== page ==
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In bayesian epistemology, we usually find the bayesian theorem expressed in relation with three proposition: H, hypoyesis, E, evidence, K, background knowledge.

In particular, in "Bayes or Bust?" by Earman, we find it expressed, on page 33, in this form:

(1) P(H/E&K) = [P(H/K)*P(E/H&K)] /P(E/K)

But the usual formulation, for just P(H/E), should be:

(2) P(H/E) = [P(H)*P(E/H)] / P(E)

Where does (1) come from?

Secondly, on page 64, Earman explains how, if: a) {H,K} implies E b) 0< P(H/K) <1 c)0< P(E/K) <1

Then, from bayes theorem, we have that

P(H/E&K) = P(H/K)/P(E/K)

and from this, applying (b) and (c), we get that P(H/E&K) > P(H/K)

I do not understand what is the role played by (b) and (c).

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  • Clauses b) and c) that you quote from page 64 are identical.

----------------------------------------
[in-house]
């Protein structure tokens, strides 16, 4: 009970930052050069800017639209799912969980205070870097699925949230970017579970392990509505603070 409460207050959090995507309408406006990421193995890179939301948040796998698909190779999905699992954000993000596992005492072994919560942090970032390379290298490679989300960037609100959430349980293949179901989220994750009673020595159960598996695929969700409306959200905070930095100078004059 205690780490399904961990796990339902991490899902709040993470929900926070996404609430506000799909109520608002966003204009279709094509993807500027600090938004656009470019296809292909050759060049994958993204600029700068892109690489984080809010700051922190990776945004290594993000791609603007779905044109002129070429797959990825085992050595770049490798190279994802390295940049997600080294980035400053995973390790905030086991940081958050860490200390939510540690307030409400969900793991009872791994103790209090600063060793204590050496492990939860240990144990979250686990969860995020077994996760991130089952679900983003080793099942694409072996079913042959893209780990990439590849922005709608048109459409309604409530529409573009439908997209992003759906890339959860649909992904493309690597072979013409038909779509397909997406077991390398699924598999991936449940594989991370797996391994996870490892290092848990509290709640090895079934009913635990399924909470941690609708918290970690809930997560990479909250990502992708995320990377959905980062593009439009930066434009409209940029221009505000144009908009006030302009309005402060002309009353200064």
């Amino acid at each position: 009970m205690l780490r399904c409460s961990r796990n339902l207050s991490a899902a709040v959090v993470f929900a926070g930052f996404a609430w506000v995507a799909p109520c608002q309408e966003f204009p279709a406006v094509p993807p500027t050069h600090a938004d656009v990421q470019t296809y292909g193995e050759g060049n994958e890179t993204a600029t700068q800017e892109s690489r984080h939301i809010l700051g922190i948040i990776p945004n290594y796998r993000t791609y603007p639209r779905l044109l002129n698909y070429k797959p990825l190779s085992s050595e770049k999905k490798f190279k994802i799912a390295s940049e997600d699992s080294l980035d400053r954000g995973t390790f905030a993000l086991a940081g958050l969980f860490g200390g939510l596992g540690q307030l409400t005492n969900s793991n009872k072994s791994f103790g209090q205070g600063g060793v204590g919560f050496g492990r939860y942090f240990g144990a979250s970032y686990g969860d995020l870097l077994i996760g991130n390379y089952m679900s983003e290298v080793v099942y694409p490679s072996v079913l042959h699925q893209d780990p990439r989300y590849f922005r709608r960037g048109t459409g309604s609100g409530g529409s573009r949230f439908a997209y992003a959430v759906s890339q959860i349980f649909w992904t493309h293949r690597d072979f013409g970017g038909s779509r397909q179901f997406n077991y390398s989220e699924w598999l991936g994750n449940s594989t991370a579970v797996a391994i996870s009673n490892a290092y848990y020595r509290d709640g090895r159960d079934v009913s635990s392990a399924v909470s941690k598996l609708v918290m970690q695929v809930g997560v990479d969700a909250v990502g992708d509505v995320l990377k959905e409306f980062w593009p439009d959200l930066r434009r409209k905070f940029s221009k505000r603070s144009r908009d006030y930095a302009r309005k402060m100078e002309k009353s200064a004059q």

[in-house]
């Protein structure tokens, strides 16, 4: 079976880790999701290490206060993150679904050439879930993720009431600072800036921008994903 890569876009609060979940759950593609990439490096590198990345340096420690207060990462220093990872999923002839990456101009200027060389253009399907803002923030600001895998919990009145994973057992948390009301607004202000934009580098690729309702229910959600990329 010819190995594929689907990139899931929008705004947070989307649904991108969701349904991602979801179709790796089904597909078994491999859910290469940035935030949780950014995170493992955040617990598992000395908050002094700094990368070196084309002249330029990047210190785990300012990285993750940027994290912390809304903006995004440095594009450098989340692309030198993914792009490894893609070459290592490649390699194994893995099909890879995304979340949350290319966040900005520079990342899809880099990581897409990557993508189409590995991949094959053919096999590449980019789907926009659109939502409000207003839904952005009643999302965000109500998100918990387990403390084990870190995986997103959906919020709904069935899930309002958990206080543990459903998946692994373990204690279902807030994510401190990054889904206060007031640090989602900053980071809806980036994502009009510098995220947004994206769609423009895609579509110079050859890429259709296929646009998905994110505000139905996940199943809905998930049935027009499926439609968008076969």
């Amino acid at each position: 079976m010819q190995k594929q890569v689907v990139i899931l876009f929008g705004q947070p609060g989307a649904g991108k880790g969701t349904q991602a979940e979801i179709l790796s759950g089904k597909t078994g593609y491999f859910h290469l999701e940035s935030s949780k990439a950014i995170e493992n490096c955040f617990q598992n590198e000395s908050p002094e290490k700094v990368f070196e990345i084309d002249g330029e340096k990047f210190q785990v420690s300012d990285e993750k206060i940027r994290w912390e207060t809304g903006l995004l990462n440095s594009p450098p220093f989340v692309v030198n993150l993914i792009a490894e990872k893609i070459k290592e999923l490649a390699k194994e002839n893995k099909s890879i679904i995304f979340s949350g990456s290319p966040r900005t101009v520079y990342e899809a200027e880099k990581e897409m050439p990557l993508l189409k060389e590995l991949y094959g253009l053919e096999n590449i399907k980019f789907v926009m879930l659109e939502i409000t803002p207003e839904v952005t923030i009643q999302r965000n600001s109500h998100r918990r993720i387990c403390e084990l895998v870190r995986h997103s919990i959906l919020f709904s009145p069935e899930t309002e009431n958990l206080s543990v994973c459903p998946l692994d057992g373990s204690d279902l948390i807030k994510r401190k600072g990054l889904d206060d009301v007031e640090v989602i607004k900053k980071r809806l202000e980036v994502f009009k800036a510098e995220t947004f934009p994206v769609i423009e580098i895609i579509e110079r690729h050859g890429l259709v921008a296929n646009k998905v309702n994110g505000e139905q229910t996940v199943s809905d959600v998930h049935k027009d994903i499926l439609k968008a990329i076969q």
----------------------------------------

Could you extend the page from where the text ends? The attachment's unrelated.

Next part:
– Dave
    Feb 18 at 15:47
  • Sorry, it is an error. I am correcting it now
    – PwNzDust
    Feb 18 at 15:57
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For the first question, he's just conditioning everything on the "background knowledge" -- this is a way of making explicit the idea that in formulating this model there are one or more assumptions being made.

For part 2, item a) can be written in terms of probabilities as $P(E \vert H,K) =1$. The other ones are to avoid divide by zero problems, and trivial solutions when either of the probabilities are 1.

Formatted equation

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  • Thanks for the answer. The author goes on and conclude that then it is always the case that P(H/E&K)>P(H/K). This should be because P(E/K) and P(H/K) are always rational numbers between 0 and 1, and so P(H/K) = P(H/E&K) / rational, and so P(H/E&K)>P(H/K), right?
    – PwNzDust
    Feb 19 at 8:25

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